Regions which are Responsible for Swapping are also Responsible for Folding and Misfolding

Oxana V Galzitskaya, * Open Modal Authors Info & Affiliations
The Open Biochemistry Journal 21 June 2011 RESEARCH ARTICLE DOI: 10.2174/1874091X01105010027


Domain swapping is a term used to describe a process when two or more protein chains exchange identical structural elements. Some cases of amyloid formation can be explained through a domain swapping mechanism therefore this deserves theoretical consideration and studying. It has been demonstrated that diverse proteins in sequence and structure are able to oligomerize via domain swapping. This allows us to suggest that the exchangeable regions are important in folding and misfolding processes of proteins, i.e. the residues from the swapping regions are typically incorporated into the native structure early during its formation. The modeling of folding of the proteins with swapped domains demonstrates that the regions exchanged in the oligomeric form in most cases are also responsible for folding and misfolding. For 11 out of 17 proteins, swapping regions intersect with the predicted amyloidogenic regions. Moreover, for 10 out of 17 proteins, high Φ-values (>0.5) belong to residues from the swapping regions. Our data confirm that the exchangeable regions are important in folding, misfolding, and domain swapping processes of the proteins, therefore the suggestion that domain swapping can serve as a mechanism for functional interconversion between monomers and oligomers is likely to be correct.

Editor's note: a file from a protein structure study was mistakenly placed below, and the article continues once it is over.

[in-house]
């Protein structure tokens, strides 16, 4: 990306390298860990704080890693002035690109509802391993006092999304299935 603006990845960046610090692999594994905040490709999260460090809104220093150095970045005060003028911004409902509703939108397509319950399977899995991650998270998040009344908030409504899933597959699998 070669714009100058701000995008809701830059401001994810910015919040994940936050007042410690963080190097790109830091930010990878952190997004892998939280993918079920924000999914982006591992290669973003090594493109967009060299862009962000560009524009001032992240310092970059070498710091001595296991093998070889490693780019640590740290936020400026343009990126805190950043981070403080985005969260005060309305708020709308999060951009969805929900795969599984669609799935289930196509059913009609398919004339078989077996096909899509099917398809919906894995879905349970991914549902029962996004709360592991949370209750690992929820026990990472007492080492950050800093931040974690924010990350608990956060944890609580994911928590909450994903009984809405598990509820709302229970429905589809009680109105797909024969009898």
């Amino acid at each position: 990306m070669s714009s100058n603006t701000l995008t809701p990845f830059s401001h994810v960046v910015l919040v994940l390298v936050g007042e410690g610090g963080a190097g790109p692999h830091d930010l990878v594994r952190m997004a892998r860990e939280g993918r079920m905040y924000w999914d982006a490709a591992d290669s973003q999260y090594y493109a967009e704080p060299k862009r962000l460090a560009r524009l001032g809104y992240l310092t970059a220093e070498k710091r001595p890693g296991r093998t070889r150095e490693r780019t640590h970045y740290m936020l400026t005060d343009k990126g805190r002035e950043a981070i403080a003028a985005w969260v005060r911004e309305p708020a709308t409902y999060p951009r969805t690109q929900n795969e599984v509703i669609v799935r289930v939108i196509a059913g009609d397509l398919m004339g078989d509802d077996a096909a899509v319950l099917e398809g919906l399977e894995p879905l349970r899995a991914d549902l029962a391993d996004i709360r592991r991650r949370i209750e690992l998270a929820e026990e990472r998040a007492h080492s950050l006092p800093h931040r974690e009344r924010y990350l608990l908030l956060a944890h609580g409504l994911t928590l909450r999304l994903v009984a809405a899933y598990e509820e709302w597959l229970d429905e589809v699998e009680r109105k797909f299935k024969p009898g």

Keywords: Folding, misfolding, swapping mechanism, amyloid formation, oligomerization, folding nucleus.
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